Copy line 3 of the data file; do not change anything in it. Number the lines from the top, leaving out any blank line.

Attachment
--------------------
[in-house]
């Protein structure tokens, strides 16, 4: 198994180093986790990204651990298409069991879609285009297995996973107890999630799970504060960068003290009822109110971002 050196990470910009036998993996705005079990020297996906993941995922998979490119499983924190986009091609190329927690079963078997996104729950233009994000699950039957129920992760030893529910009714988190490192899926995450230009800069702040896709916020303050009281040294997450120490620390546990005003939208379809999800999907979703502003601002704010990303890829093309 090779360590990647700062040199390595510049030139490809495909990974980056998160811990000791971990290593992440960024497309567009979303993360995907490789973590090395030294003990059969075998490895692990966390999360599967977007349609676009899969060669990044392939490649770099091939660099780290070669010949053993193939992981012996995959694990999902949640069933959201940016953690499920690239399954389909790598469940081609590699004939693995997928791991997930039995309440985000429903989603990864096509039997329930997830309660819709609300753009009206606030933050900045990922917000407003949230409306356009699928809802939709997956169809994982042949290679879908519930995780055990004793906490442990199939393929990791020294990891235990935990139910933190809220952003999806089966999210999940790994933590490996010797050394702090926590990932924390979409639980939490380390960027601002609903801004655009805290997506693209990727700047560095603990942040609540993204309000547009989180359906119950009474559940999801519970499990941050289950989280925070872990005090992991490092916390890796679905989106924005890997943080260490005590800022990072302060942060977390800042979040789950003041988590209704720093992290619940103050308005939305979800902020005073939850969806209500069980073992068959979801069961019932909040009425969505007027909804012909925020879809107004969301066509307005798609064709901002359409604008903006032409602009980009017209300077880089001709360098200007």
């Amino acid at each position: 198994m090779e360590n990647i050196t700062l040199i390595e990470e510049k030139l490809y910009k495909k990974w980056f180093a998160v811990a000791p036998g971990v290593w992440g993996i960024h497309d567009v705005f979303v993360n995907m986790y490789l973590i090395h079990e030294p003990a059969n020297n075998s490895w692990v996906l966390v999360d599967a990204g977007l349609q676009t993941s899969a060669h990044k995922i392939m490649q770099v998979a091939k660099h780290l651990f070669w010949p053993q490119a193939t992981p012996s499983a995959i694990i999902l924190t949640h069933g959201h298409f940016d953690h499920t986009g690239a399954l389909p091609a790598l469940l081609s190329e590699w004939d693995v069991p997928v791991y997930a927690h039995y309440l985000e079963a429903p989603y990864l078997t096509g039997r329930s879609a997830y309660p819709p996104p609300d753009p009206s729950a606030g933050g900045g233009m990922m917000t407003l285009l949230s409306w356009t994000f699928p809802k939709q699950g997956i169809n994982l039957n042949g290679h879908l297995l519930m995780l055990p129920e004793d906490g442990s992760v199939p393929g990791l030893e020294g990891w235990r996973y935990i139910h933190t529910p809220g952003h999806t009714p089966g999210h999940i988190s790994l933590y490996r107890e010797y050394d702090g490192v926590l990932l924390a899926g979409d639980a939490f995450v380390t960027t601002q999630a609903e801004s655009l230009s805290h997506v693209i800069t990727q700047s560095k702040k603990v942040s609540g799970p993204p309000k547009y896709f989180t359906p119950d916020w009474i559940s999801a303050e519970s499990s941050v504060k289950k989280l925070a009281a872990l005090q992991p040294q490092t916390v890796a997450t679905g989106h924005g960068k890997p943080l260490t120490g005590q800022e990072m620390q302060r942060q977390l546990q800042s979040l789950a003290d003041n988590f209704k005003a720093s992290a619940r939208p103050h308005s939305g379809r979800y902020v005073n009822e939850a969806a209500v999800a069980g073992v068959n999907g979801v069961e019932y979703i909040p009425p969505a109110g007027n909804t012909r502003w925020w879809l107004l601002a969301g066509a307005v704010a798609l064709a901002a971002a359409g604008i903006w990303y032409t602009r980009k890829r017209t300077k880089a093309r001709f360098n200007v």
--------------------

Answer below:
């Amino acid at each position: 198994m090779e360590n990647i050196t700062l040199i390595e990470e510049k030139l490809y910009k495909k990974w980056f180093a998160v811990a000791p036998g971990v290593w992440g993996i960024h497309d567009v705005f979303v993360n995907m986790y490789l973590i090395h079990e030294p003990a059969n020297n075998s490895w692990v996906l966390v999360d599967a990204g977007l349609q676009t993941s899969a060669h990044k995922i392939m490649q770099v998979a091939k660099h780290l651990f070669w010949p053993q490119a193939t992981p012996s499983a995959i694990i999902l924190t949640h069933g959201h298409f940016d953690h499920t986009g690239a399954l389909p091609a790598l469940l081609s190329e590699w004939d693995v069991p997928v791991y997930a927690h039995y309440l985000e079963a429903p989603y990864l078997t096509g039997r329930s879609a997830y309660p819709p996104p609300d753009p009206s729950a606030g933050g900045g233009m990922m917000t407003l285009l949230s409306w356009t994000f699928p809802k939709q699950g997956i169809n994982l039957n042949g290679h879908l297995l519930m995780l055990p129920e004793d906490g442990s992760v199939p393929g990791l030893e020294g990891w235990r996973y935990i139910h933190t529910p809220g952003h999806t009714p089966g999210h999940i988190s790994l933590y490996r107890e010797y050394d702090g490192v926590l990932l924390a899926g979409d639980a939490f995450v380390t960027t601002q999630a609903e801004s655009l230009s805290h997506v693209i800069t990727q700047s560095k702040k603990v942040s609540g799970p993204p309000k547009y896709f989180t359906p119950d916020w009474i559940s999801a303050e519970s499990s941050v504060k289950k989280l925070a009281a872990l005090q992991p040294q490092t916390v890796a997450t679905g989106h924005g960068k890997p943080l260490t120490g005590q800022e990072m620390q302060r942060q977390l546990q800042s979040l789950a003290d003041n988590f209704k005003a720093s992290a619940r939208p103050h308005s939305g379809r979800y902020v005073n009822e939850a969806a209500v999800a069980g073992v068959n999907g979801v069961e019932y979703i909040p009425p969505a109110g007027n909804t012909r502003w925020w879809l107004l601002a969301g066509a307005v704010a798609l064709a901002a971002a359409g604008i903006w990303y032409t602009r980009k890829r017209t300077k880089a093309r001709f360098n200007v």